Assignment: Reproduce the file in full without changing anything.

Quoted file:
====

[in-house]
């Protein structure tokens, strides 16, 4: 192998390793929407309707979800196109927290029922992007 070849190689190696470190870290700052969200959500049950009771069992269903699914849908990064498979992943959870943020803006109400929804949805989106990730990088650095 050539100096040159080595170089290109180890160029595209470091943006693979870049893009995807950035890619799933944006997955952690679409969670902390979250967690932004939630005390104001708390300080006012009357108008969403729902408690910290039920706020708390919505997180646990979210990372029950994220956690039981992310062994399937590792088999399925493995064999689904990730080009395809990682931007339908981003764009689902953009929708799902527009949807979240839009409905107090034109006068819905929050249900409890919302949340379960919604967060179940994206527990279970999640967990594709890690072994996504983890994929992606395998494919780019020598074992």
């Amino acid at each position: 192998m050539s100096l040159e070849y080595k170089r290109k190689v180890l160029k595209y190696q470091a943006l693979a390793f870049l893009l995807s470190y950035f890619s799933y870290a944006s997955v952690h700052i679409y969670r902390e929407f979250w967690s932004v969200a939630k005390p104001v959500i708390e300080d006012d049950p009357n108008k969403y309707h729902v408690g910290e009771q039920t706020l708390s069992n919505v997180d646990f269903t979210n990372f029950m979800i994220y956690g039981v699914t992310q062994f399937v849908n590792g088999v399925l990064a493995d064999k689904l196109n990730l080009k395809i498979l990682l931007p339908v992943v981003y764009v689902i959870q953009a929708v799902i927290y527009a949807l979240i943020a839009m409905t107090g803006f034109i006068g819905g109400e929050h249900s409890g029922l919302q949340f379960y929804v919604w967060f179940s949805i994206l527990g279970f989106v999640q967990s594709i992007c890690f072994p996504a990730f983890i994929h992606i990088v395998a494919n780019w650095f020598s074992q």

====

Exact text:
[in-house]
């Protein structure tokens, strides 16, 4: 192998390793929407309707979800196109927290029922992007 070849190689190696470190870290700052969200959500049950009771069992269903699914849908990064498979992943959870943020803006109400929804949805989106990730990088650095 050539100096040159080595170089290109180890160029595209470091943006693979870049893009995807950035890619799933944006997955952690679409969670902390979250967690932004939630005390104001708390300080006012009357108008969403729902408690910290039920706020708390919505997180646990979210990372029950994220956690039981992310062994399937590792088999399925493995064999689904990730080009395809990682931007339908981003764009689902953009929708799902527009949807979240839009409905107090034109006068819905929050249900409890919302949340379960919604967060179940994206527990279970999640967990594709890690072994996504983890994929992606395998494919780019020598074992």
């Amino acid at each position: 192998m050539s100096l040159e070849y080595k170089r290109k190689v180890l160029k595209y190696q470091a943006l693979a390793f870049l893009l995807s470190y950035f890619s799933y870290a944006s997955v952690h700052i679409y969670r902390e929407f979250w967690s932004v969200a939630k005390p104001v959500i708390e300080d006012d049950p009357n108008k969403y309707h729902v408690g910290e009771q039920t706020l708390s069992n919505v997180d646990f269903t979210n990372f029950m979800i994220y956690g039981v699914t992310q062994f399937v849908n590792g088999v399925l990064a493995d064999k689904l196109n990730l080009k395809i498979l990682l931007p339908v992943v981003y764009v689902i959870q953009a929708v799902i927290y527009a949807l979240i943020a839009m409905t107090g803006f034109i006068g819905g109400e929050h249900s409890g029922l919302q949340f379960y929804v919604w967060f179940s949805i994206l527990g279970f989106v999640q967990s594709i992007c890690f072994p996504a990730f983890i994929h992606i990088v395998a494919n780019w650095f020598s074992q």